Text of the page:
seth mathurin street art Bronx nyc Mott Havens Motley Medley of Street Art: Wanda Raimundi Ortiz, Seth Mathurin, Dek 2DX, Dennesa Usher and more

Dek 2DX

Dek2DX street art mott haven Bronx NYC Mott Havens Motley Medley of Street Art: Wanda Raimundi Ortiz, Seth Mathurin, Dek 2DX, Dennesa Usher and more

Unidentified artist has money falling from trees!

Money on trees mott haven the Bronx NYC Mott Havens Motley Medley of Street Art: Wanda Raimundi Ortiz, Seth Mathurin, Dek 2DX, Dennesa Usher and more

Dennesa Usher, Unlock Your Dreams, close-up

D.Usher street art mott Haven Bronx NYC Mott Havens Motley Medley of Street Art: Wanda Raimundi Ortiz, Seth Mathurin, Dek 2DX, Dennesa Usher and more

 Photos: 1-3 & 5 Lois Stavsky; 4 City-as-School intern Zachariah Messaoud

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The Bronx Graffiti Art Gallery1 The Bronx Graffiti Art Gallery to Open Tomorrow with Tats Cru, Ces, Kingbee, Lady K Fever, Scratch and more

The Bronx Graffiti Art Gallery, a new outdoor public art space located in the courtyard of Gustiamo at 1715 West Farms Road, officially opens tomorrow, Saturday, October 18, 1-5pm.  Committed to preserving and celebrating the culture of graffiti in NYC, its first exhibit features works by such Bronx legends as Ces, Kingbee, and Tats Cru, along with artwork by its curators, Lady K Fever and Scratch.

Here’s a sampling of what’s been going down:

Tats Cru‘s Bio, BG 183 and Nicer

bio bg183 nicer tatscru graffiti Bronx NYC The Bronx Graffiti Art Gallery to Open Tomorrow with Tats Cru, Ces, Kingbee, Lady K Fever, Scratch and more

Ces

ces graffiti Bronx NYC The Bronx Graffiti Art Gallery to Open Tomorrow with Tats Cru, Ces, Kingbee, Lady K Fever, Scratch and more

Kingbee

kingbee graffiti street art Bronx NYC The Bronx Graffiti Art Gallery to Open Tomorrow with Tats Cru, Ces, Kingbee, Lady K Fever, Scratch and more

Lady K Fever

lady k fever graffiti nyc The Bronx Graffiti Art Gallery to Open Tomorrow with Tats Cru, Ces, Kingbee, Lady K Fever, Scratch and more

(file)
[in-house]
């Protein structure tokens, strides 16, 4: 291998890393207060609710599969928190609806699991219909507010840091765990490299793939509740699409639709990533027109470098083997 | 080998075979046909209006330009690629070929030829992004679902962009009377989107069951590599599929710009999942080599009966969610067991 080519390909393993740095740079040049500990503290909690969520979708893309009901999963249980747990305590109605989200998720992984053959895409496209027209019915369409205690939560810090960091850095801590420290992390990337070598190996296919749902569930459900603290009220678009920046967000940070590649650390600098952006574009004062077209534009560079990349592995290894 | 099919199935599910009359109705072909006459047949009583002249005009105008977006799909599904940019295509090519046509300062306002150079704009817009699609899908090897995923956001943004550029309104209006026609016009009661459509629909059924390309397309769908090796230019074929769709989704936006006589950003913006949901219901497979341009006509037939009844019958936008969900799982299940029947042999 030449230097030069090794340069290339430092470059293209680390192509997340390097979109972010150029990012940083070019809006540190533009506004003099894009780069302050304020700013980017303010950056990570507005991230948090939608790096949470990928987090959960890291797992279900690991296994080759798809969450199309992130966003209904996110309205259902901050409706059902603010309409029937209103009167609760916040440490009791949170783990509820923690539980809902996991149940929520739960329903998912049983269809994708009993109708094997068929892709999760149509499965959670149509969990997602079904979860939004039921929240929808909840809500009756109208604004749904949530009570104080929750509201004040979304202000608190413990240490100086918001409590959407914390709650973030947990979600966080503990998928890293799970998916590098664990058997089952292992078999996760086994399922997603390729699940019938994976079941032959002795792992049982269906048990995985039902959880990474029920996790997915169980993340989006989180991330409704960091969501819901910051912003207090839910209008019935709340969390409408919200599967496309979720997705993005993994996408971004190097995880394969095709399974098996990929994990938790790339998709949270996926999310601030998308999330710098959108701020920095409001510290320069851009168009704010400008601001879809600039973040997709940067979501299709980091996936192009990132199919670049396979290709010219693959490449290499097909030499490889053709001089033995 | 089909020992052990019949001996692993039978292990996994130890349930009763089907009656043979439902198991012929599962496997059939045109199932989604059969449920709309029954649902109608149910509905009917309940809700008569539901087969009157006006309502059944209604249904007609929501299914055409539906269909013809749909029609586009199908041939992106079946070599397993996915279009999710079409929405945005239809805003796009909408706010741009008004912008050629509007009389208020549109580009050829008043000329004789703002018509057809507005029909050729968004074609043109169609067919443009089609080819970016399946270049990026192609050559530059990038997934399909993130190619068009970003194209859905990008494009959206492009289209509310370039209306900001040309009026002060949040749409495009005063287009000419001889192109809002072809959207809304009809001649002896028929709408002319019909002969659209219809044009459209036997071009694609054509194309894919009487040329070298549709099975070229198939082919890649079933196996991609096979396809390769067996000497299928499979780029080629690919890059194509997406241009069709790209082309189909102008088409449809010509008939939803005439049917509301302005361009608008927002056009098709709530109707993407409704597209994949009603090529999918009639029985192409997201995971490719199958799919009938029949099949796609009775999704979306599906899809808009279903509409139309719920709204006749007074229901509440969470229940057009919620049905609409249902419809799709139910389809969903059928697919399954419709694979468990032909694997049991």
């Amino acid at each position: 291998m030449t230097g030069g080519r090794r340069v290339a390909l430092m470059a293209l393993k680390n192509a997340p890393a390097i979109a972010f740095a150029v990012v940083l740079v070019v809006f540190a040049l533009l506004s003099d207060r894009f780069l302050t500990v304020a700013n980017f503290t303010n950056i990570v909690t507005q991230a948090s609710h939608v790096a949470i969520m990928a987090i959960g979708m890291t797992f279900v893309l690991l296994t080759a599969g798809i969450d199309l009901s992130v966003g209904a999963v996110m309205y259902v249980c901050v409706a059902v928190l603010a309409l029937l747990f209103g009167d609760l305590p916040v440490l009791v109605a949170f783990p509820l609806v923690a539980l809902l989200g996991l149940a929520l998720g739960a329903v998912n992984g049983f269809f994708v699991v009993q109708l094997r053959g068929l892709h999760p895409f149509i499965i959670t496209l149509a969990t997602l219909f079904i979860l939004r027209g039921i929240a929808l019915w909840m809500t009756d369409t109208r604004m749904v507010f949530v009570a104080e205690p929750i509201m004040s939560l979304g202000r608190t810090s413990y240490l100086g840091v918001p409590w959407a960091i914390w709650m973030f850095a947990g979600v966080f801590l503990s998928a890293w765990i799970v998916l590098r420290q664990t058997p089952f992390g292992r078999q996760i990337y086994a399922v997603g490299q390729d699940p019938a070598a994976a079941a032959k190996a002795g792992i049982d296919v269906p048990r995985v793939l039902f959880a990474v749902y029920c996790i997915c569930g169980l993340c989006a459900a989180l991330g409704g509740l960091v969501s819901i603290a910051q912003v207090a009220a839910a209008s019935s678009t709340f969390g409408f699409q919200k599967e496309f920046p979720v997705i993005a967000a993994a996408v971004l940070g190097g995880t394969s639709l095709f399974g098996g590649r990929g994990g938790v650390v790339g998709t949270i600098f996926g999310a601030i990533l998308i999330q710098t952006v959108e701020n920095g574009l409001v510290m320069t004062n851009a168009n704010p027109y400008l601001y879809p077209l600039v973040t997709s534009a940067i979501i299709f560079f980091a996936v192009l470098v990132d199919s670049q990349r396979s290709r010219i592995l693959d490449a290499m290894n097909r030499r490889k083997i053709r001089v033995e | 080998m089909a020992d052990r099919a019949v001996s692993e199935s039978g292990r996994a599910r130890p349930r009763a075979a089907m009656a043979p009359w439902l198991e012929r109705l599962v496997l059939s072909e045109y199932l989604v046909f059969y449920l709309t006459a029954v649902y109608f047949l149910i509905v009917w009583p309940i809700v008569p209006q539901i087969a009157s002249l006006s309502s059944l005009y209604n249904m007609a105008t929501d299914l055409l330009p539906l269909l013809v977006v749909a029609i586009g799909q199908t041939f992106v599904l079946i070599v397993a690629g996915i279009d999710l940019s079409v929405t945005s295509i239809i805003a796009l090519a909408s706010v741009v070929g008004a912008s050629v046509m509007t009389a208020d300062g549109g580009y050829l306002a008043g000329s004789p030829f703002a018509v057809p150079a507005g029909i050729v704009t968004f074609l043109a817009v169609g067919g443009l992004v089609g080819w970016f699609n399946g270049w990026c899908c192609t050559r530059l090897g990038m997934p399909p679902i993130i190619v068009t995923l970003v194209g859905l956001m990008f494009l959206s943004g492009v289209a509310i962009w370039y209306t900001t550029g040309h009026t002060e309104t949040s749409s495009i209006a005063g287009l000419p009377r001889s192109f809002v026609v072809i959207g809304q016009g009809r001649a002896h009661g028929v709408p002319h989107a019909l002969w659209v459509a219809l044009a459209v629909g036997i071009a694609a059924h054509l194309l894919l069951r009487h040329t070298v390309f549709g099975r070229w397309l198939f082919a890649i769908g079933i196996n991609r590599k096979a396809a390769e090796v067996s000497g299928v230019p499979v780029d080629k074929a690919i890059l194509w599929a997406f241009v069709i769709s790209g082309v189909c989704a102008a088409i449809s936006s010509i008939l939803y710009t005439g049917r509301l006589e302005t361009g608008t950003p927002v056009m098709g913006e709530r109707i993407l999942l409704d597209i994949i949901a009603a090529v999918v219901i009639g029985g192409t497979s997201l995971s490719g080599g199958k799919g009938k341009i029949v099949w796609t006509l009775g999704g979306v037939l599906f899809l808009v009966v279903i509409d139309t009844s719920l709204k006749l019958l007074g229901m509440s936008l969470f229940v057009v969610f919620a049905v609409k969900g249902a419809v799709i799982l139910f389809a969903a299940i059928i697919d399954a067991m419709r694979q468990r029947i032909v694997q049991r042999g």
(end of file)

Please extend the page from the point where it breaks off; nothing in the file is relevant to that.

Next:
BG 183 and Scratch

scratch bg183 graffiti street art Bronx NYC The Bronx Graffiti Art Gallery to Open Tomorrow with Tats Cru, Ces, Kingbee, Lady K Fever, Scratch and more

Hush Tours will provide free transportation from Manhattan to tomorrow’s event. For further information, contact Hush Tours at 212-714-3527.

All photos courtesy Scratch.

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Rappin Max Robot cover Eric Orr on Graffiti, Keith Haring, Hip Hop, the South Bronx, Comic Art, the New York Comic Con and more

Legendary for his collaborative artwork with Keith Haring on the NYC subways, Bronx-based artist and designer Eric Orr also produced the first-ever hip-hop comic book.  I recently had the opportunity to find out more about this multi-faceted artist who will be participating tomorrow – Friday – evening at the New York Comic Con panel discussion Hip-Hop and Comics: Cultures Combining, presented by Depth of Field.

You were one of the first graff artists to develop a distinct icon. Your “robot head” has since appeared on a wide range of surfaces – from T-shirts to record labels to international fine art exhibits. It has even made its way into Sotheby’s and Christie’s auction houses and catalogues. Can you tell us something about it?

It was inspired by the space age and the robotics era. I grew up in the age of Star Wars, Space Odyssey and the Robot Dance. And as tagging on walls and traditional graff didn’t do that much for me, my robot actually made it to the streets of the South Bronx where I grew up.